Cinema Monolith

Reviews of movies from my giant DVD tower, and more.

The Maltese Falcon

The Maltese FalconCinema Monolith: 10/10 This film is part of the Cinema Monolith collection!Film Reel
IMDb: 8.1/10
Leonard Maltin’s Movie Guide: **** out of 4

Released on October 18, 1941
Not rated
100 minutes

Directed by John Huston

Written by John Huston, based on the novel by Dashiell Hammett

Cast: Humphrey Bogart, Mary Astor, Peter Lorre, Sydney Greenstreet, Elisha Cook Jr, Gladys George, Barton MacLane, Lee Patrick, Ward Bond, Jerome Cowan, Murray Alper, John Hamilton, William Hopper, Charles Drake, Walter Huston

Though many consider Stranger on the Third Floor to be the first example of film noir, for my money the one that best exemplifies an introduction to the style would be The Maltese Falcon, a slick detective mystery from first-time director John Huston, based on the book by hard-boiled crime novelist Dashiell Hammett. It stars Humphrey Bogart in one of his benchmark roles, playing the hard-edged but deceptively sympathetic private investigator Sam Spade, who goes after the person responsible for his partner’s murder, and helps client Mary Astor chase down the elusive ‘black bird’.

The film opens in the San Francisco office of Spade and Archer, partners in a detective agency who are hired by a woman named Wonderly to find her sister, who’s gone missing after hooking up with a man named Thursby. That night, Spade is awakened by a phone call: Archer has been killed, and Thursby is knocked off shortly thereafter. Back at his office, Spade is visited by the mysterious Joel Cairo, who offers the detective a hefty sum in exchange for a black statuette of a falcon, which he assumes is in Spade’s possession. Someone known as the Fat Man soon joins the fray, and Spade finds himself caught in the middle of it all.

The pace was swift, the dialogue was smart and sharp, and the directing and acting were both first-rate, ranking The Maltese Falcon as one of the best from the noir canon. There wasn’t a lot of action per se, but the story, quotable lines, and Bogart’s cool demeanor more than made up for it. Sydney Greenstreet and Peter Lorre were just excellent in their secondary lead roles, and a young Elisha Cook Jr indirectly supplied the film with its occasional spots of humor, playing a punk thug whose constant needling by Spade nearly drives him apoplectic with rage.

All the best elements of noir were here as well, and the visuals were no exception. In addition to filling the frame with shadows and light, Huston often kept the camera in motion, moving it in and around the actors—and moving along with them—while long takes played out. I also noticed a lot of space in the frame, revealing large rooms, high ceilings, and clearance above the actors’ heads, allowing images in the background to be emphasized. The result was a different but satisfying look overall, and I’d recently read where Huston had planned everything—including storyboarding and step-by-step instructions for each shot—right down to the smallest detail, and the precision shows.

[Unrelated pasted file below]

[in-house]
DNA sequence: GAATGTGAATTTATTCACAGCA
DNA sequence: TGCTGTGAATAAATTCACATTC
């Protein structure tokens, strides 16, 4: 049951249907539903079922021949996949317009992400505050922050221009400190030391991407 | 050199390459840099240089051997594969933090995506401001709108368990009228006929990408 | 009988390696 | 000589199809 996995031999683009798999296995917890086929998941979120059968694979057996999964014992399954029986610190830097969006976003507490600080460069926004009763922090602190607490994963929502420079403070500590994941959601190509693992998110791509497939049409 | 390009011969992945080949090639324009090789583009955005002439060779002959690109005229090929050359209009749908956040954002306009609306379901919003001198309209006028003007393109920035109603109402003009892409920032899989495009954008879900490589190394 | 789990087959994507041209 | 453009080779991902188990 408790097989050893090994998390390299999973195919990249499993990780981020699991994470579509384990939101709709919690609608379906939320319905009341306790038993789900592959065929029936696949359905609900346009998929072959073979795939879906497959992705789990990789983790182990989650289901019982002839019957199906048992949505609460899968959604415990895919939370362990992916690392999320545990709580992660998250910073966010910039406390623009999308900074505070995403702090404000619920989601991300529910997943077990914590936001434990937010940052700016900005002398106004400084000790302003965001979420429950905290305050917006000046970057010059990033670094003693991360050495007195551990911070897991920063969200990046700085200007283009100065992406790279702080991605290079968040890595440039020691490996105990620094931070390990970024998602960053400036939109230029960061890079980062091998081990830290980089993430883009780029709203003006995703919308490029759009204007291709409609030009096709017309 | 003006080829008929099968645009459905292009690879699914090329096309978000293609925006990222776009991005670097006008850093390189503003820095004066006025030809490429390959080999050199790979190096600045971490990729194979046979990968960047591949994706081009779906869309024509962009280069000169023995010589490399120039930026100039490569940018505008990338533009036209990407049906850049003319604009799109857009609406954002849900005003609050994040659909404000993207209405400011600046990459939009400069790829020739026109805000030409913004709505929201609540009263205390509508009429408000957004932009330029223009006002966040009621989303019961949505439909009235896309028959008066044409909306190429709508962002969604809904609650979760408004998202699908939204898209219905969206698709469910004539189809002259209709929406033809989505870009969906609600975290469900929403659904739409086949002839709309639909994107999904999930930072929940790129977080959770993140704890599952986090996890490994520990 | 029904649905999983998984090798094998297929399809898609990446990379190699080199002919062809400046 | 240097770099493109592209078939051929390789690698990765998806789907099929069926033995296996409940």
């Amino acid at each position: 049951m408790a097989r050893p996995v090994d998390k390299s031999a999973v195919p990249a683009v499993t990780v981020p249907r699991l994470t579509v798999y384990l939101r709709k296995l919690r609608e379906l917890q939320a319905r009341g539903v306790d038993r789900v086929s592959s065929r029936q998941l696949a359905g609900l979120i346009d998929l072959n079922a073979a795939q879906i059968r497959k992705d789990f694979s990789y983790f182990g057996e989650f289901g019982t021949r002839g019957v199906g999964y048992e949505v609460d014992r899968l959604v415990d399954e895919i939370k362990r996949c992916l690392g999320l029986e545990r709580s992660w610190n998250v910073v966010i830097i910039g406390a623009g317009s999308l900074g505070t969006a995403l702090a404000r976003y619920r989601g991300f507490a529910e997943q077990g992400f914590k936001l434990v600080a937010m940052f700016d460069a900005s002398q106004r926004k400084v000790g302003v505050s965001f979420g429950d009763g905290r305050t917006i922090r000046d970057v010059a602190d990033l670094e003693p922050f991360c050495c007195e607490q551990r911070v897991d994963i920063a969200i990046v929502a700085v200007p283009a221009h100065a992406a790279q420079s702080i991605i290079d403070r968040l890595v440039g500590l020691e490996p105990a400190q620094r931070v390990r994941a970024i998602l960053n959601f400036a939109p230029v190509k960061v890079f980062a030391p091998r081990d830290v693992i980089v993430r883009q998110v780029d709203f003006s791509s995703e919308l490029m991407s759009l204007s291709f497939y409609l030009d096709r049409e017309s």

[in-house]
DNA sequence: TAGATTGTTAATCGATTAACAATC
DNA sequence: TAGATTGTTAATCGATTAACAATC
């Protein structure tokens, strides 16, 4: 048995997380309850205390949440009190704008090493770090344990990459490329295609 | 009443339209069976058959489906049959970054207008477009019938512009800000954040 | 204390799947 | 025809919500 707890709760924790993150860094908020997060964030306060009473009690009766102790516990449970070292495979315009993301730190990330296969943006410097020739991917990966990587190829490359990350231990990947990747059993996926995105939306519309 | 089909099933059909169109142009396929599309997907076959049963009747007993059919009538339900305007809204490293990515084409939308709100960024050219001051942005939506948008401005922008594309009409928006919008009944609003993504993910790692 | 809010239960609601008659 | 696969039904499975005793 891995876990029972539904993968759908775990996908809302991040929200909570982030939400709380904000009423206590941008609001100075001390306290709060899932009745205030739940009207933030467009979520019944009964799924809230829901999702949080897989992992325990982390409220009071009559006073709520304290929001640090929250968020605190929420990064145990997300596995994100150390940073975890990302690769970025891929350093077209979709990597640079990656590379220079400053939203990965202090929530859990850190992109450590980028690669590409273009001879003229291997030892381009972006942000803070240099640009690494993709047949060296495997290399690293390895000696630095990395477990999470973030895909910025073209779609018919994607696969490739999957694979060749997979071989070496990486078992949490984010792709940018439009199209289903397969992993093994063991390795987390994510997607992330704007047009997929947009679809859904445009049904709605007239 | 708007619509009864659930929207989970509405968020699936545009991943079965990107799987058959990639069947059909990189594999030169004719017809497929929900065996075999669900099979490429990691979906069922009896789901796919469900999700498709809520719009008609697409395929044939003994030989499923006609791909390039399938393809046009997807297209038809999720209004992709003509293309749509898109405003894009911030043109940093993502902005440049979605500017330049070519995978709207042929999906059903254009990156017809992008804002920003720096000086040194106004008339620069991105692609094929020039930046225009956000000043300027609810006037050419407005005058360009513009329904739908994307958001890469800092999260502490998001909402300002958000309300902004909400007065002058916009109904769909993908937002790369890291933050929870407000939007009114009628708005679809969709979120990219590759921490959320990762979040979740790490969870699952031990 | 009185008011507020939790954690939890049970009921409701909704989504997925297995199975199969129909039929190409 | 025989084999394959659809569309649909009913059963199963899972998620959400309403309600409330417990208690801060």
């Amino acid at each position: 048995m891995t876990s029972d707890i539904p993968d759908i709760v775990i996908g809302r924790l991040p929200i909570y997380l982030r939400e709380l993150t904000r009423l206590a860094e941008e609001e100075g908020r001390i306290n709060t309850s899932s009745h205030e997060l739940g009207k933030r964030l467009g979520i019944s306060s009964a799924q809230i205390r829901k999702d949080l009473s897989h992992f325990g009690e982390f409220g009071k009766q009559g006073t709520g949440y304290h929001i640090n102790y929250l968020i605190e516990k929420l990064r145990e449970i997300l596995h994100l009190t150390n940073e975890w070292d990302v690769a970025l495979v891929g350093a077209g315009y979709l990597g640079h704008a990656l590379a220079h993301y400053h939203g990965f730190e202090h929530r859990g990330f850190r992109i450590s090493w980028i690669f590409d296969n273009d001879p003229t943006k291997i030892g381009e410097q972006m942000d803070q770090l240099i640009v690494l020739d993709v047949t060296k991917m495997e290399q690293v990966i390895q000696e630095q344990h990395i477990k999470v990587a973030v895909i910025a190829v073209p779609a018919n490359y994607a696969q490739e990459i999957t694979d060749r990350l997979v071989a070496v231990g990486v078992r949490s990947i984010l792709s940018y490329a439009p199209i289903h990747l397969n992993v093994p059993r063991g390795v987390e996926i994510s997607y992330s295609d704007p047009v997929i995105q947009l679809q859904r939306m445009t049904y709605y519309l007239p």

If you plan on cultivating an interest in noir films, it wouldn’t be a bad idea to start here; a must-see not only for noir fans, but for anyone who enjoys watching well-done and entertaining movies. And one final note: to bypass censors, Huston—through Hammett—has Spade call Wilmer a ‘gunsel’, which everyone (myself included) assumed was a term to describe a person who carries a gun. However, the Yiddish definition actually means ‘a young man kept by an older man for sexual purposes’. Take that, Wilmer!  (10/10)

The Maltese Falcon

6 comments on “The Maltese Falcon

  1. My goodness you’ve been busy!! Great stuff!!

    • Todd B
      1/14/18

      Too busy, and yet, not busy enough!

  2. Love this one. First saw it around 1980 when a local theater was having a Bogart film fest. Saw all his big ones that way and what a great way to discover his classics. For years I’ve told my boys the falcon is the one movie prop I would want to own. It’s the stuff that dreams are made of.

    • Todd B
      1/14/18

      Cool that you had a nearby cinema to see classics like this! And I know you can get replica Falcons on-line for $75 to $250, depending on how much your sons want to spend on you for Christmas.

      • Yeah, this one, Sierra Madre, Key Largo, Casablanca and I think Petrified Forest. What a way to see this for the first time as a movie loving youngster. I’ll pass on that hint to the boys. The vault needs one here to make the room complete. 🙂

      • Todd B
        1/14/18

        And it might need a flux capacitor as well!

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Review Totals

Movies Reviewed: 222

From the Monolith: 123

Movies by Decade

1920s – 0
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